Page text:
There are two exceptions to the above guideline: plants that need to be wintered in dormancy, and plants that like cooler temperatures indoors over winter. Container plants like figs or lemon verbena require a period of cool and calm, and ideally should behave like a deciduous plant and lose all of their leaves for winter. This is best achieved by exposing them to fall chill, and even a light frost or two! By purposely letting them experience a change of seasons outdoors before bringing them into the warm house, you can count on them being in their required state of dormancy. Plants that prefer to be cool over winter, but that do not normally lose all of their leaves, can also benefit from exposure to colder weather outdoors. Two examples are mint and parsley; leave these outdoors well into fall, them trim them right back and watch them explode with new growth when brought inside (and try to locate lower zone perennials in a cooler spot indoors.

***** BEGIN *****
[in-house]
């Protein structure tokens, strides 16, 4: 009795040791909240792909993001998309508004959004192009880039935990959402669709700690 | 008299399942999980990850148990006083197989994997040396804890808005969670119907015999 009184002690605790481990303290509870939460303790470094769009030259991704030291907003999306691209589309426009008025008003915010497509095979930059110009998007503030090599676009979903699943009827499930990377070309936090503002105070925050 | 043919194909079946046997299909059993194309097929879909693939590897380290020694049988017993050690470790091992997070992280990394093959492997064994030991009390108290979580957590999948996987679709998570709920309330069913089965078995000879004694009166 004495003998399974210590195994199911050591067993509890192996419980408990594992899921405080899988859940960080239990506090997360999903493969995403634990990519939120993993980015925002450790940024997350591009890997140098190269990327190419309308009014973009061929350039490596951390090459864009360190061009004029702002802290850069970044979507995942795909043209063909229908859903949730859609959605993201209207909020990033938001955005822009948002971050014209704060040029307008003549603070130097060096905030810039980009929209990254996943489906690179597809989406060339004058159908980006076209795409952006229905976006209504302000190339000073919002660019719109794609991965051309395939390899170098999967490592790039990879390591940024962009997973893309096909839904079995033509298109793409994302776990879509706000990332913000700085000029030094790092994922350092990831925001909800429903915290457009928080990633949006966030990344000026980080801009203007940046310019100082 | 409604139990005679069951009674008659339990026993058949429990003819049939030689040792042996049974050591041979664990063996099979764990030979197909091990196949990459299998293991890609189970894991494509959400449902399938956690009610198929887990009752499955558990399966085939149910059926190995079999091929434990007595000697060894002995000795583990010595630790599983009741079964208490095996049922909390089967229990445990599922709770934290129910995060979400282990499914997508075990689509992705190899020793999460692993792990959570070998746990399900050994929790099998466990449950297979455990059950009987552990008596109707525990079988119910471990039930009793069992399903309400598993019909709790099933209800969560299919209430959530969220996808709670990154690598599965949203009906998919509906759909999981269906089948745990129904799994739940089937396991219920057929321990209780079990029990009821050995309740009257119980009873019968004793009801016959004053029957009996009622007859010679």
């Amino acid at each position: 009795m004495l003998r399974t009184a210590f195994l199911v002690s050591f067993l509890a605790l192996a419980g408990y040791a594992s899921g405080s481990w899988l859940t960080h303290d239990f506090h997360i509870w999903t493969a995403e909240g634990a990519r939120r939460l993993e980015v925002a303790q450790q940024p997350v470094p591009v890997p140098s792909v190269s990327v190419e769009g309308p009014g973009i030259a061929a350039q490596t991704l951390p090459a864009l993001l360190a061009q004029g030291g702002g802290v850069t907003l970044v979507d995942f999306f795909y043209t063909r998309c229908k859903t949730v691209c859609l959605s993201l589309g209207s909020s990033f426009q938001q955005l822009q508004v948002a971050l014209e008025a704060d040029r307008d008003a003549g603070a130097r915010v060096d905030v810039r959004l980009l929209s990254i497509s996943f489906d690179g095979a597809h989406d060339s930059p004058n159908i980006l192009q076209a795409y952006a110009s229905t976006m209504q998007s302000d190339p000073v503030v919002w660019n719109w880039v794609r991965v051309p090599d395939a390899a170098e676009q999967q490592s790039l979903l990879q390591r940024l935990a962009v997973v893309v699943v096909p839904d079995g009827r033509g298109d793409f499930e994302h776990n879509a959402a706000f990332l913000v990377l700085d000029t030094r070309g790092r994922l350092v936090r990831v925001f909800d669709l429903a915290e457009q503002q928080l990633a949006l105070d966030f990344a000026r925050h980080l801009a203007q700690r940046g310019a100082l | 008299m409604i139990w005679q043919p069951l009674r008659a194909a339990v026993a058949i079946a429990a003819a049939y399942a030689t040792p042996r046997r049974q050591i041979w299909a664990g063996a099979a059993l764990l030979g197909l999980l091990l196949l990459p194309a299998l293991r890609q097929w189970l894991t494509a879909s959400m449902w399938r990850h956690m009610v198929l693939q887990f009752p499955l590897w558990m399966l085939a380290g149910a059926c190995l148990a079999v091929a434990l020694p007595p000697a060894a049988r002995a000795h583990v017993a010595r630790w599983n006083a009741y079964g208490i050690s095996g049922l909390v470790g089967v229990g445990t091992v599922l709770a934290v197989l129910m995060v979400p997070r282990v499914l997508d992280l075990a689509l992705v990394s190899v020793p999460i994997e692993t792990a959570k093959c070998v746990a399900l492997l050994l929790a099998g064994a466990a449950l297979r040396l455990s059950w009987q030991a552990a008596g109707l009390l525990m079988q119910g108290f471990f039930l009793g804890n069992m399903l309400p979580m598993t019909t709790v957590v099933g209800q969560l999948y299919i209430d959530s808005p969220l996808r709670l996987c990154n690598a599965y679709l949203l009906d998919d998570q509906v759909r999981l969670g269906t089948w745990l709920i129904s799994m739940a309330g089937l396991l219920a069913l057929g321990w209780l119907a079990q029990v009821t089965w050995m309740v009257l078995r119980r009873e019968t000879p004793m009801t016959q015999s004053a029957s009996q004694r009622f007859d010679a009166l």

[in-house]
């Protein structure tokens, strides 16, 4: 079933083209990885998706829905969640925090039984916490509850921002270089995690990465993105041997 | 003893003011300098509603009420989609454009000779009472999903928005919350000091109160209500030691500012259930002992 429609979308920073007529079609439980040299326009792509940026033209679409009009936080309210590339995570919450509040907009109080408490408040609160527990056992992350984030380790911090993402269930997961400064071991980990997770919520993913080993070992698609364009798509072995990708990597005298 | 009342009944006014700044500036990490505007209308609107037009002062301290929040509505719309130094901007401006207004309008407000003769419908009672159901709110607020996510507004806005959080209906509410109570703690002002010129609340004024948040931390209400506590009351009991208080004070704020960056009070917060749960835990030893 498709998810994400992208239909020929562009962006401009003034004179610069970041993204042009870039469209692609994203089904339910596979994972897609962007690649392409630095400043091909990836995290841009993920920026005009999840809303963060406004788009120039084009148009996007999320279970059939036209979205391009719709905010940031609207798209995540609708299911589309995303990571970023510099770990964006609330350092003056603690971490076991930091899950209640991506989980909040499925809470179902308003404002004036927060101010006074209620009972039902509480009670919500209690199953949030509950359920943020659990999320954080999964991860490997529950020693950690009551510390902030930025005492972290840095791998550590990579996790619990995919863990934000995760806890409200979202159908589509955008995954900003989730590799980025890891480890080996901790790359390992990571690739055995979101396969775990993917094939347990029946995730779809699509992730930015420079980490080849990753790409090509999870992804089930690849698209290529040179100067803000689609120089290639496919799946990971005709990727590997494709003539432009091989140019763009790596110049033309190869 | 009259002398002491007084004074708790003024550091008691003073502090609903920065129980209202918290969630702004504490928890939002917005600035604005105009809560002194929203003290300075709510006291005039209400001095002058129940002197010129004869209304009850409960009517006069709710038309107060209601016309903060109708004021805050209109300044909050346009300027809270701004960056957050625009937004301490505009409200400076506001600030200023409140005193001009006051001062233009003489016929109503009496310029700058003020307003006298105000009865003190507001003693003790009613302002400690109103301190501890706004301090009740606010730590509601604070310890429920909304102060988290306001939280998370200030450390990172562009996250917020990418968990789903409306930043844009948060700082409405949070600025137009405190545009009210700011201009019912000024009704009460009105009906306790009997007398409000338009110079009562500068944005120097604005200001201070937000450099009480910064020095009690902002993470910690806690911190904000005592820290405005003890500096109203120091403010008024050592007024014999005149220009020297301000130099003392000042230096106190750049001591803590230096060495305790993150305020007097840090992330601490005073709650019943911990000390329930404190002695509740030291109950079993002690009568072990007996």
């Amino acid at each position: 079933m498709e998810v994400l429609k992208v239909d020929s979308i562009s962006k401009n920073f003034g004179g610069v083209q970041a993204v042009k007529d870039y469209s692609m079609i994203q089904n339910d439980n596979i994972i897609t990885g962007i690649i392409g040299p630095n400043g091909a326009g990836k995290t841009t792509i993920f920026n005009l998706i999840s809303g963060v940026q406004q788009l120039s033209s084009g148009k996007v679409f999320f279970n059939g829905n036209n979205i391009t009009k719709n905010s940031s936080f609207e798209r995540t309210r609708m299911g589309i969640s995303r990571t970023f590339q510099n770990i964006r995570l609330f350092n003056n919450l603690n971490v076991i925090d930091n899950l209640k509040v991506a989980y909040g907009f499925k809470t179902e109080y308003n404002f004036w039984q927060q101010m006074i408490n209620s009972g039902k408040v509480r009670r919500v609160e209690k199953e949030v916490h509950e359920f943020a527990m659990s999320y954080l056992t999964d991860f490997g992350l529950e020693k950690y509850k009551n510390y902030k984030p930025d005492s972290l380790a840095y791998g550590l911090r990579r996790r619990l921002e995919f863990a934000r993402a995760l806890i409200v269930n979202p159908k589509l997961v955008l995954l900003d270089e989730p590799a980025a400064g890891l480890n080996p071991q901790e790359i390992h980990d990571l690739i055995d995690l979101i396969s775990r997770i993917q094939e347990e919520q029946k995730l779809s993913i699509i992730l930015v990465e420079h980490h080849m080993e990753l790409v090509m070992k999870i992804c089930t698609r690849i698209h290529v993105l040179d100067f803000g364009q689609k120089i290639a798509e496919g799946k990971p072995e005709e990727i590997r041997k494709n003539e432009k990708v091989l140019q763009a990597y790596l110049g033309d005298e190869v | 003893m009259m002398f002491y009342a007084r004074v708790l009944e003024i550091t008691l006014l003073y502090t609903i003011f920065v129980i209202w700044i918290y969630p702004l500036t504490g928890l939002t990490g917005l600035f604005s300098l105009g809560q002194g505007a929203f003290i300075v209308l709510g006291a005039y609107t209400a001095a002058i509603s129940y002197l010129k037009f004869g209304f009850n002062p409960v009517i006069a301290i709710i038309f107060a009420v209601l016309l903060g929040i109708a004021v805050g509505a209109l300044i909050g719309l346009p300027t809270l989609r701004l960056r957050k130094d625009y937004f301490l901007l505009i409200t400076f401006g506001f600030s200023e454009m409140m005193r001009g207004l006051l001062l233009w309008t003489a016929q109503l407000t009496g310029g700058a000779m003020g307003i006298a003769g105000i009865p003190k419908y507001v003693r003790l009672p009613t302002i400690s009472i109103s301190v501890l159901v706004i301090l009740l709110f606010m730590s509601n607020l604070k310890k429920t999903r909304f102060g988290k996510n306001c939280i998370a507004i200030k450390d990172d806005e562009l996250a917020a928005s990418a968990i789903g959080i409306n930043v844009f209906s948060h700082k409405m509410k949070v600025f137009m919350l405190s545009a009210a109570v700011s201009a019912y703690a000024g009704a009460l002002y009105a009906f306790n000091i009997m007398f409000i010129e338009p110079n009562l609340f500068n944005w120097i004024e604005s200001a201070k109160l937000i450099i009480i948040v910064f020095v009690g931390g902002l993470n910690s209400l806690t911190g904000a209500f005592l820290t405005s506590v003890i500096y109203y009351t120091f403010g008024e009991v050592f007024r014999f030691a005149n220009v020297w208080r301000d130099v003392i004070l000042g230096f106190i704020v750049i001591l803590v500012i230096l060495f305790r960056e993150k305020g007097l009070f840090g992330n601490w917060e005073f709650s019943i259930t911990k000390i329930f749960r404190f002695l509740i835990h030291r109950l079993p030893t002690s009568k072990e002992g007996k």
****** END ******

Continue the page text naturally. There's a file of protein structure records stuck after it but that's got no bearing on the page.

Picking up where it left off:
Are there things to plant in the fall?
Yes! A lot of planting can happen in the fall. First off, it is an ideal time to establish just about anything that is zone hardy. The ground is warm and the air is going to start to cool off, which is the perfect combo for a low stress planting season for trees, shrubs and perennials. Do be sure to water these well, even as it gets colder, so that they establish roots and go into winter hydrated. Fall landscaping is often easier to visualize compared to spring, as you have a current sense of what everything that is already established looks like (size, colour, vigour etc), and therefore you can make additions or make adjustments that are better informed.